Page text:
Any available property on the results of the queries can be used. This example assumes the results will be content items.


The query filter allows you to pass in parameters to your parameterized queries. For example, a query called ContentItems that has two parameters (contentType and limit) can be called like this:

{% assign fiveBlogPosts = Queries.ContentItems | query: contentType: "BlogPost", limit: 5 %}

Razor Helpers

The QueryAsync and ContentQueryAsync Orchard Helper extension methods (in the OrchardCore.Queries and OrchardCore.ContentManagement namespaces respectively) allow you to run queries directly from razor pages.

You can use the DisplayAsync extension method (also in OrchardCore.ContentManagement) to display the content items returned from ContentQueryAsync.

For example, to run a query called RecentBlogPosts, and display the results:

@foreach (var contentItem in await Orchard.ContentQueryAsync("RecentBlogPosts"))
    @await Orchard.DisplayAsync(contentItem)

The Razor Helper is accessible on the Orchard property if the view is using Orchard Core's Razor base class, or by injecting OrchardCore.IOrchardHelper in all other cases.

Executing SQL Queries

RDBMS support

Because RDBMS vendors support different SQL flavors this module will analyze the query you defined and render a specific one based on the RDBMS that is used.
This also allows the queries to be exported and shared across website instances even if they run on different RDBMS.


Here is an example of a query that returns all published Blog Posts:

    select DocumentId
    from ContentItemIndex 
    where Published = true and ContentType = 'BlogPost'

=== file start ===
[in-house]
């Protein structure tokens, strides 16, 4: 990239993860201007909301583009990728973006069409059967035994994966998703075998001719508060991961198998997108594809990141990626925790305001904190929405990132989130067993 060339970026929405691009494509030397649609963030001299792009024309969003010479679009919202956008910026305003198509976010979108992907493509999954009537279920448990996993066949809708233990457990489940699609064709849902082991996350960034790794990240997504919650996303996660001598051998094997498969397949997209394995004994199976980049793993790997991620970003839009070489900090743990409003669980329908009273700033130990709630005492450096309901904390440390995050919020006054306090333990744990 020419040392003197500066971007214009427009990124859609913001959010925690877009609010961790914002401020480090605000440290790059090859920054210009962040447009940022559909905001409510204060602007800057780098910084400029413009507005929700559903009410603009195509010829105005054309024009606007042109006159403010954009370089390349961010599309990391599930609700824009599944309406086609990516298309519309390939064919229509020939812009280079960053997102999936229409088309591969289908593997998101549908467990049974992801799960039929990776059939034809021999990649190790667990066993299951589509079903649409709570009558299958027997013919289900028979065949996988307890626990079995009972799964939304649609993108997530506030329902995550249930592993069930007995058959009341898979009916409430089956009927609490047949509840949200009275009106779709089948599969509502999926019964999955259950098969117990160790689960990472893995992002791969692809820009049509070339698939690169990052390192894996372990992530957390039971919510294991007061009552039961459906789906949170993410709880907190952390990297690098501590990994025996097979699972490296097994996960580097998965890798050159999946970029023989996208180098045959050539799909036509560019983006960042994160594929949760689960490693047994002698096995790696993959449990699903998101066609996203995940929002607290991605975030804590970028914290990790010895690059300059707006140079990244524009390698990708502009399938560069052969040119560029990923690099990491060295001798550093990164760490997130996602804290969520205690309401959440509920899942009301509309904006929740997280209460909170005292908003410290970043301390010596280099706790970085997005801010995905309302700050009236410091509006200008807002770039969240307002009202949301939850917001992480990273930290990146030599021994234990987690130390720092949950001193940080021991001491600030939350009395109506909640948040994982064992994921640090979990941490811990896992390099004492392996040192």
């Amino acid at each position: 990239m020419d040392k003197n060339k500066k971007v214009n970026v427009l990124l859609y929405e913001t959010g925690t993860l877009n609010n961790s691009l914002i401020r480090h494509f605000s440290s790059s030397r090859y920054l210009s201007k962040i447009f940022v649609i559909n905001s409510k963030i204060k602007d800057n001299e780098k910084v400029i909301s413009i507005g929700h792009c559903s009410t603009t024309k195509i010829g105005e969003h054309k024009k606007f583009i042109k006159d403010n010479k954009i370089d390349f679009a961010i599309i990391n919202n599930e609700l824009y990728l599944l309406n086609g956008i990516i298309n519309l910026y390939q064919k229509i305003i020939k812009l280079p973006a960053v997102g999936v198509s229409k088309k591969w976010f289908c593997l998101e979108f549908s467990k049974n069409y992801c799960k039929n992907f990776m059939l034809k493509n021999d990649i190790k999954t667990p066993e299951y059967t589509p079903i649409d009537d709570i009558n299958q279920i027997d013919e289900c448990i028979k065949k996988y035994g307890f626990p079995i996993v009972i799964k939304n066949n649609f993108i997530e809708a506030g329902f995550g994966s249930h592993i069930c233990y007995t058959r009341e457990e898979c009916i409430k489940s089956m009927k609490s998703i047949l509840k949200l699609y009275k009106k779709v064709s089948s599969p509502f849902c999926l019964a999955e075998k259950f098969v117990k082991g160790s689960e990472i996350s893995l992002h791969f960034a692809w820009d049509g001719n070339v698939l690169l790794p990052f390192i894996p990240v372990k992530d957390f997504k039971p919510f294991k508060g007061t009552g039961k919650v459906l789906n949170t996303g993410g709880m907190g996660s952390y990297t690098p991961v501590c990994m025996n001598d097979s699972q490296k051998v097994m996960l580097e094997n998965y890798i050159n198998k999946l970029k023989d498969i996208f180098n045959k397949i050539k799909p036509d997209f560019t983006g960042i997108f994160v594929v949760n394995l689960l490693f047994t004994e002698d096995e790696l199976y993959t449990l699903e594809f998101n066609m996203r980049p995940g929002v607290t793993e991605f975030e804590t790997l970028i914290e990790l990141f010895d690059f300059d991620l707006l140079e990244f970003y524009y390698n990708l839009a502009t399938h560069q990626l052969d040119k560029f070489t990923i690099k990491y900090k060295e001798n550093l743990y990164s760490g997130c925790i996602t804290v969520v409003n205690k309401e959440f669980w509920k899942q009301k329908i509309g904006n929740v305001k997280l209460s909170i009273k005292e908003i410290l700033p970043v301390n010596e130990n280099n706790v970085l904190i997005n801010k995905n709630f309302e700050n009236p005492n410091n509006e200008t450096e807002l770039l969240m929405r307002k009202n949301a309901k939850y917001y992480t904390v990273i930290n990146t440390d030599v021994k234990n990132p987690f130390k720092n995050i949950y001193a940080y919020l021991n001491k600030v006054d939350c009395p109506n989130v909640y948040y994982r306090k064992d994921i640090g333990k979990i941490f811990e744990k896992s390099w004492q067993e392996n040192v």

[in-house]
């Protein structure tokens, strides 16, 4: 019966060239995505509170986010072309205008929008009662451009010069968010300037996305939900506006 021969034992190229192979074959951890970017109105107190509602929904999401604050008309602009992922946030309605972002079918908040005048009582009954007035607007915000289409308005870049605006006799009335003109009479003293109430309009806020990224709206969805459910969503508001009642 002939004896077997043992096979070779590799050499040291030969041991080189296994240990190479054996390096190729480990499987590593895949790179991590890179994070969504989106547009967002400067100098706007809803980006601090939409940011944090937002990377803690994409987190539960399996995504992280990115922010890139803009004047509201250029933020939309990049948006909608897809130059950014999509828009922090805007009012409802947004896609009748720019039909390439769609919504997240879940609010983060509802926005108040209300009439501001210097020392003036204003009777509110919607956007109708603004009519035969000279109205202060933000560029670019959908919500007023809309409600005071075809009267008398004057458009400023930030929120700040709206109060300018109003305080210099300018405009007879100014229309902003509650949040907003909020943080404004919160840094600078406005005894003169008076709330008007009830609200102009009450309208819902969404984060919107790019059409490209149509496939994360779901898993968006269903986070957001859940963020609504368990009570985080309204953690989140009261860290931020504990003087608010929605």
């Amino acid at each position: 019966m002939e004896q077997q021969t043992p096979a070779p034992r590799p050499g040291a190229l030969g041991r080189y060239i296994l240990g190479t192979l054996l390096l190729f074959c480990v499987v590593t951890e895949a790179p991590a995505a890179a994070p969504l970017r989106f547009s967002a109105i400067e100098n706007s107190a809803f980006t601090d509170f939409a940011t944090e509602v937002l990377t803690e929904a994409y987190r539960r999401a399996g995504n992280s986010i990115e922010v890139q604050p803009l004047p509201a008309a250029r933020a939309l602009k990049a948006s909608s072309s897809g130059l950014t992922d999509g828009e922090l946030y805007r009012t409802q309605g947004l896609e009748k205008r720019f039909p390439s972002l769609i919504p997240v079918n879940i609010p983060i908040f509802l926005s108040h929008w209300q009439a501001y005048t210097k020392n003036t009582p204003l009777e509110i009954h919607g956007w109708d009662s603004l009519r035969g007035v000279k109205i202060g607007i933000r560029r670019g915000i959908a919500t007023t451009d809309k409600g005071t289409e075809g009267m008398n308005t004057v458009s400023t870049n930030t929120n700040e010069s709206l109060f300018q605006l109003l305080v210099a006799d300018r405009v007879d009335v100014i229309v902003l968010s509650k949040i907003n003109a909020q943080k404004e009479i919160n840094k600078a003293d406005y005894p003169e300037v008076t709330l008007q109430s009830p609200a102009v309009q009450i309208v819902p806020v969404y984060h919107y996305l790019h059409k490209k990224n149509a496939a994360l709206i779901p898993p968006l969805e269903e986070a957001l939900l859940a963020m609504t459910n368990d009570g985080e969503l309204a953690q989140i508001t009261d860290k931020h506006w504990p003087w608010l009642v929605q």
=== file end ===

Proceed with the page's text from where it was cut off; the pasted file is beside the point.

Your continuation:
By selecting the "Return documents" options, the content items associated with the resulting DocumentId values are loaded.

The example below returns a custom set of values instead of content items:

    month(CreatedUtc) as [Month],
    year(CreatedUtc) as [Year],
    day(CreatedUtc) as [Day],
    count(*) as [Count]
from ContentItemIndex 
where Published = true and ContentType = 'BlogPost' and PublishedUtc > now()
group by day(CreatedUtc), month(CreatedUtc), year(CreatedUtc)

SQL Parameters

Parameters can be provided when running queries.
Parameters are safe to use as they will always be parsed before being included in a query.
The syntax of a parameter is @name:default_value, where name is the name of the parameter, and default_value an expression (usually a literal) to use in case the parameter is not defined.

The following example loads the document ids for a parameterized content type:

select DocumentId
from ContentItemIndex 
where Published = true and ContentType = @contenttype:'BlogPost'

If the contenttype parameter is not passed when the query is invoked, then the default value is used.

Parameter names are case-sensitive.


A SQL query is actually a Liquid template. This allows your queries to be shaped based on the parameters it gets.
When injecting user-provided values, be sure to encode these such that they can't be exploited.
It is recommended to use parameters to inject values in the queries, and only use Liquid templates to change the shape of the query.

This example checks that a limit parameter is provided and if so uses it:

{% if limit > 0 %}
    select ... limit @limit
{% else %}
    select ...
{% endif %}


Use LIMIT [number] and OFFSET [number] to define paged results.

These statements will be converted automatically based on the RDBMS in use.

Helper functions

The SQL parser is also able to convert some specific functions to the intended dialect.

Name Description
second(_date_) Returns the seconds part of a date.
minute(_date_) Returns the minutes part of a date.
hour(_date_) Returns the hours part of a date.
day(_date_) Returns the days part of a date.
month(_date_) Returns the months part of a date.
year(_date_) Returns the years part of a date.
now() Returns current date time (utc).


The following JavaScript functions are available with this module.

Function Description Signature
executeQuery Returns the result of the query. executeQuery(name: String, parameters: Dictionary<string,object>): IEnumerable<object>


Breaking changes

1.0 -> 1.1

The Query API now returns an IQueryResults which now will also contain a count for the Lucene results. The JSON data structure has changed from :


To :